Apple last week released its latest mobile operating system, which has some great new features like Apple News, better battery life, and split-screen multitasking. But one new feature, called Wi-Fi Assist, may be eating through your data plan.
The new setting, which is automatically turned on when a phone is updated to iOS 9, attempts to ensure that users don’t experience any buffering when on a weak WiFi signal. The iPhone will detect when a WiFi signal lacks strength, and switch over to a cellular connection.
This is great for when you’re stuck in places like the connectivity nexus right outside your home, where old iPhones would cling to the WiFi signal for as long as possible, but wouldn’t actually be able to load anything. But there is a cost: The switch to cellular could mean you’re using more data from your monthly plan—potentially significantly more than you’re accustomed to using.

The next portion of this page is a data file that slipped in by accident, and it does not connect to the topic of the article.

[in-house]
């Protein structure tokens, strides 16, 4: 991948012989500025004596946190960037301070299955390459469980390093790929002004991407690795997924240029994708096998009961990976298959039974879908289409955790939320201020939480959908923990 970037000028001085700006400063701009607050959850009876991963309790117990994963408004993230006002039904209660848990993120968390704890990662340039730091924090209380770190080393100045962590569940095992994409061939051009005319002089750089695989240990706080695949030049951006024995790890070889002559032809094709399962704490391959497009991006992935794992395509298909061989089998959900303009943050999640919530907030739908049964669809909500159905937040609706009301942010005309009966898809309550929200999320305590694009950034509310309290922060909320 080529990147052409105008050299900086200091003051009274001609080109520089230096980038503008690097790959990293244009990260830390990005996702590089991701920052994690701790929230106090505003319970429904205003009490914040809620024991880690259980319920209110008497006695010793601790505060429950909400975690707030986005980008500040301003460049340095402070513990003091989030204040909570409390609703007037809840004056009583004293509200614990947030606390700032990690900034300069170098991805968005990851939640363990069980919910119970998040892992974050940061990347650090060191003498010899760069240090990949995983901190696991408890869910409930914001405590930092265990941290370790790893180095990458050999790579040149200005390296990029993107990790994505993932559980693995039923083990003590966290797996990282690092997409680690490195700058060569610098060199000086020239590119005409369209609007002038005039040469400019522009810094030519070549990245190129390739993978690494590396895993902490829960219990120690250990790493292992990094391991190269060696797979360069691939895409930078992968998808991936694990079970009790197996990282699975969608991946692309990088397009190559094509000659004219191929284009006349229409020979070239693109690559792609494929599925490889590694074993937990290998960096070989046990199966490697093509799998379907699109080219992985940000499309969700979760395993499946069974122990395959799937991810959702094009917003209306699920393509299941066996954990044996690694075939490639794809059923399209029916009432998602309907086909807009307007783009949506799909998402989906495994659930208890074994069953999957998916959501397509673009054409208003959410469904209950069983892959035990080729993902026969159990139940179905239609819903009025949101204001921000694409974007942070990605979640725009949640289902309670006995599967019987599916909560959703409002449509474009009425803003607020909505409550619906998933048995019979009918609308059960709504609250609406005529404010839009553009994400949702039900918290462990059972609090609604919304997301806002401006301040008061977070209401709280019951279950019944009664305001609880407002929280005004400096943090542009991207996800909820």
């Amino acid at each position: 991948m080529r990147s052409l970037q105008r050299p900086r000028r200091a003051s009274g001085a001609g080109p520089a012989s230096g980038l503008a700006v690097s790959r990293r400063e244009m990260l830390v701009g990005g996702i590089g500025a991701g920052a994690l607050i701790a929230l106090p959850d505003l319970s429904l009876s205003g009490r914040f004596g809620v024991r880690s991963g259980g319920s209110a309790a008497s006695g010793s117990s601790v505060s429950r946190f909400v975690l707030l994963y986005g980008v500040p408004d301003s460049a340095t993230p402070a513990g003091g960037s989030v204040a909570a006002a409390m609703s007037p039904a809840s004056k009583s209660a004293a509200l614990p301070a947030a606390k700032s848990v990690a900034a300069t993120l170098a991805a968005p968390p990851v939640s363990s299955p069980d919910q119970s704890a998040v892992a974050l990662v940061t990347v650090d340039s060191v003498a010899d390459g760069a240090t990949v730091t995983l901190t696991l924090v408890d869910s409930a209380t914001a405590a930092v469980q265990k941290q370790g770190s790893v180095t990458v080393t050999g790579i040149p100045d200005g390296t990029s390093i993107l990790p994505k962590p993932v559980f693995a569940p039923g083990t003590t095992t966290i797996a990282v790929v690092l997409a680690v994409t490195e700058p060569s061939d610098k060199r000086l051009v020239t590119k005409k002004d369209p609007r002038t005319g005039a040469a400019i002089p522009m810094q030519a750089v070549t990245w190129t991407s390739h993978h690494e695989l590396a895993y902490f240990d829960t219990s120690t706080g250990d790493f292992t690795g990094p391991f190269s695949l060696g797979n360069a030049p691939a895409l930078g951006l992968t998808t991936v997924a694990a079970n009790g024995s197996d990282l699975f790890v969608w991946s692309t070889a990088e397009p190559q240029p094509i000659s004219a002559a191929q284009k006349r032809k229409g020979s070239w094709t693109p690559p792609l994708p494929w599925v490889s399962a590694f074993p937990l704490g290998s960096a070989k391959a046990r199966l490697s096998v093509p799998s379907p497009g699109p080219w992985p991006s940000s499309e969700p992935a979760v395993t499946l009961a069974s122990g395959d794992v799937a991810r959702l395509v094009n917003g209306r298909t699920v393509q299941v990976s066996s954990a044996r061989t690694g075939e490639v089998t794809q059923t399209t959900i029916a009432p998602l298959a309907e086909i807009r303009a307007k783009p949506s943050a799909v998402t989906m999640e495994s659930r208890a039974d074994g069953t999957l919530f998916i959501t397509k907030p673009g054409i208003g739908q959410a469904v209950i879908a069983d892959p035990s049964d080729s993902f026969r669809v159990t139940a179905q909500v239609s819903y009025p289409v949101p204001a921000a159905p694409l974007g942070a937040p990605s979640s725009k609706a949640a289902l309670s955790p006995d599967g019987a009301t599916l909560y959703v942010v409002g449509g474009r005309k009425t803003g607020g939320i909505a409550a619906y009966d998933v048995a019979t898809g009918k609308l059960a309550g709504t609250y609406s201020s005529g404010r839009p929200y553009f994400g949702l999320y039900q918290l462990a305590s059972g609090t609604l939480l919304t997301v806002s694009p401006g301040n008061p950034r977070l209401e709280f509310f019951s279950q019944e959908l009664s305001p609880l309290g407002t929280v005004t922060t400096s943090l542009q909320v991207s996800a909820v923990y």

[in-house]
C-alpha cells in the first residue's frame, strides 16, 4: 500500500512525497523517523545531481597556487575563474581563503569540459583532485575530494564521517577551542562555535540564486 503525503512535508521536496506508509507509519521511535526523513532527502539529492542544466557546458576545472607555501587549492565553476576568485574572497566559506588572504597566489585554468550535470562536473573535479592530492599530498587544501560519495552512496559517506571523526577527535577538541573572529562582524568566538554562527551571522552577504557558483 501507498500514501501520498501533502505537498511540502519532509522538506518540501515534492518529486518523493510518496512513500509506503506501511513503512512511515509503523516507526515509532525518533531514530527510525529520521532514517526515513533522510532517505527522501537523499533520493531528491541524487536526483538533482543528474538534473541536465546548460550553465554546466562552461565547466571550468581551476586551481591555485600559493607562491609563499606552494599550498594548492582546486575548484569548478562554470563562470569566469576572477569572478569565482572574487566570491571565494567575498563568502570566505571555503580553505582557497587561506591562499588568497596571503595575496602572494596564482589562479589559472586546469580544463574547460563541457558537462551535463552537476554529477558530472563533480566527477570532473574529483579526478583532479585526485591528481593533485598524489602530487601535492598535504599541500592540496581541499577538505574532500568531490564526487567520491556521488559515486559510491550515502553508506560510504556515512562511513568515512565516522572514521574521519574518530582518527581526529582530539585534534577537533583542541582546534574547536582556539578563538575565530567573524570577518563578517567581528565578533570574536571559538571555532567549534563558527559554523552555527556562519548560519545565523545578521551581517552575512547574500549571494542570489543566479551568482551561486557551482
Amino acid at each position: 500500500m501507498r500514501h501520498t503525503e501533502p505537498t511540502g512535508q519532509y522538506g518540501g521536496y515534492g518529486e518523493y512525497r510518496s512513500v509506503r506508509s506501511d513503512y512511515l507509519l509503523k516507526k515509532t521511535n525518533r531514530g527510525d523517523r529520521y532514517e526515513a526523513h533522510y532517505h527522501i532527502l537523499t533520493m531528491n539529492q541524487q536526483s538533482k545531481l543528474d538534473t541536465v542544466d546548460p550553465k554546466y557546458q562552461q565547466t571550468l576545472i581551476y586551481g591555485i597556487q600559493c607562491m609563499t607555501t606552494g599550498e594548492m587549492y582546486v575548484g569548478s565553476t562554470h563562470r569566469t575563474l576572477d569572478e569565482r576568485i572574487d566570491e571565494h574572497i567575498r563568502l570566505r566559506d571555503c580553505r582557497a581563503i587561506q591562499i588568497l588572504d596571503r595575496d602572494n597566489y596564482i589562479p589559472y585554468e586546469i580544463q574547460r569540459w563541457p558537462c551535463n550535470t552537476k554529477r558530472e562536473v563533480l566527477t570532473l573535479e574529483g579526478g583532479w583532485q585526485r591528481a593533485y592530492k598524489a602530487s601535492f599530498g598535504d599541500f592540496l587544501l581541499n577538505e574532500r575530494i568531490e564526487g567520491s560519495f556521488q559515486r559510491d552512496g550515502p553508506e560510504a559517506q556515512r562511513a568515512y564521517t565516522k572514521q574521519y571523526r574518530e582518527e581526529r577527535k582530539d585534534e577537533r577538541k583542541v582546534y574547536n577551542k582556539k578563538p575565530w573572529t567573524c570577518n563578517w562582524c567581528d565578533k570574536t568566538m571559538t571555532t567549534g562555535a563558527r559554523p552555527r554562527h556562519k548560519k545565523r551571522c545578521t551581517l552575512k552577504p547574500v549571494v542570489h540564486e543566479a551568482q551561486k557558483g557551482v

If you’re on a wireless plan with a fixed amount of data each month, it might be worth checking to see if your data consumption has risen. (I checked my data on my iPhone 6—I tend to use about 1 GB a month, and I’ve apparently used close to 3 GB this month.) Head to Settings > Cellular to see your data tally, and scroll to the bottom to see if Wi-Fi Assist is on.
The increased data consumption is not a bug, and Apple appears to be aware of the issue. Switching the setting to the off mode should bring your consumption back in line with your normal usage.